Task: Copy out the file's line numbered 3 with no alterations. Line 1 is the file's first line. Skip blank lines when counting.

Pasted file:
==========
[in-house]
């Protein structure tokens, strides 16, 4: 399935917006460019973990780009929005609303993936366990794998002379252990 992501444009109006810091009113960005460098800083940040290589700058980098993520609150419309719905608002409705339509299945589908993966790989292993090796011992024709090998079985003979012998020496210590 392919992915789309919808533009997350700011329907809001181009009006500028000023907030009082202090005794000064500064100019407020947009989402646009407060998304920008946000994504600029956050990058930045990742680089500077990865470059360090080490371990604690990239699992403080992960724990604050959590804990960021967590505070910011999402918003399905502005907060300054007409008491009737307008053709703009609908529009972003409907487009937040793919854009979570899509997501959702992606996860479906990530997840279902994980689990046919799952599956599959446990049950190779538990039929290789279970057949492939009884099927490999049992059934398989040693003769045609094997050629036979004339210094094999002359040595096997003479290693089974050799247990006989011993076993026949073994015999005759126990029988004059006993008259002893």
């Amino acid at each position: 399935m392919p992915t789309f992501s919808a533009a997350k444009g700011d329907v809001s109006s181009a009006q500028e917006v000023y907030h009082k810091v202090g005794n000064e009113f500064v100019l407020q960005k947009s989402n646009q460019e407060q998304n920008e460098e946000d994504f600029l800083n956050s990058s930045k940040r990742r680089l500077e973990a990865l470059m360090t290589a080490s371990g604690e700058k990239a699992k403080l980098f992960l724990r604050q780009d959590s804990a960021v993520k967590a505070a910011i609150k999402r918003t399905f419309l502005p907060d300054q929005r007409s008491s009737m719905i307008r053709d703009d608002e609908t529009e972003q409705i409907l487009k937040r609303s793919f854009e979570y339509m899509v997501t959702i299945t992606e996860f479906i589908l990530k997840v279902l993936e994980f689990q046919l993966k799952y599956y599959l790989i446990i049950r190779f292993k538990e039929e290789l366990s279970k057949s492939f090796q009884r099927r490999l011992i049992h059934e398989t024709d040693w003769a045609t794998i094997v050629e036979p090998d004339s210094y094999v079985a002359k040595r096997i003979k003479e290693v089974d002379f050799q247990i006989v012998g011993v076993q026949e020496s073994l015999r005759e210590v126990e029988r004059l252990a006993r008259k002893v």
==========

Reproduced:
């Amino acid at each position: 399935m392919p992915t789309f992501s919808a533009a997350k444009g700011d329907v809001s109006s181009a009006q500028e917006v000023y907030h009082k810091v202090g005794n000064e009113f500064v100019l407020q960005k947009s989402n646009q460019e407060q998304n920008e460098e946000d994504f600029l800083n956050s990058s930045k940040r990742r680089l500077e973990a990865l470059m360090t290589a080490s371990g604690e700058k990239a699992k403080l980098f992960l724990r604050q780009d959590s804990a960021v993520k967590a505070a910011i609150k999402r918003t399905f419309l502005p907060d300054q929005r007409s008491s009737m719905i307008r053709d703009d608002e609908t529009e972003q409705i409907l487009k937040r609303s793919f854009e979570y339509m899509v997501t959702i299945t992606e996860f479906i589908l990530k997840v279902l993936e994980f689990q046919l993966k799952y599956y599959l790989i446990i049950r190779f292993k538990e039929e290789l366990s279970k057949s492939f090796q009884r099927r490999l011992i049992h059934e398989t024709d040693w003769a045609t794998i094997v050629e036979p090998d004339s210094y094999v079985a002359k040595r096997i003979k003479e290693v089974d002379f050799q247990i006989v012998g011993v076993q026949e020496s073994l015999r005759e210590v126990e029988r004059l252990a006993r008259k002893v």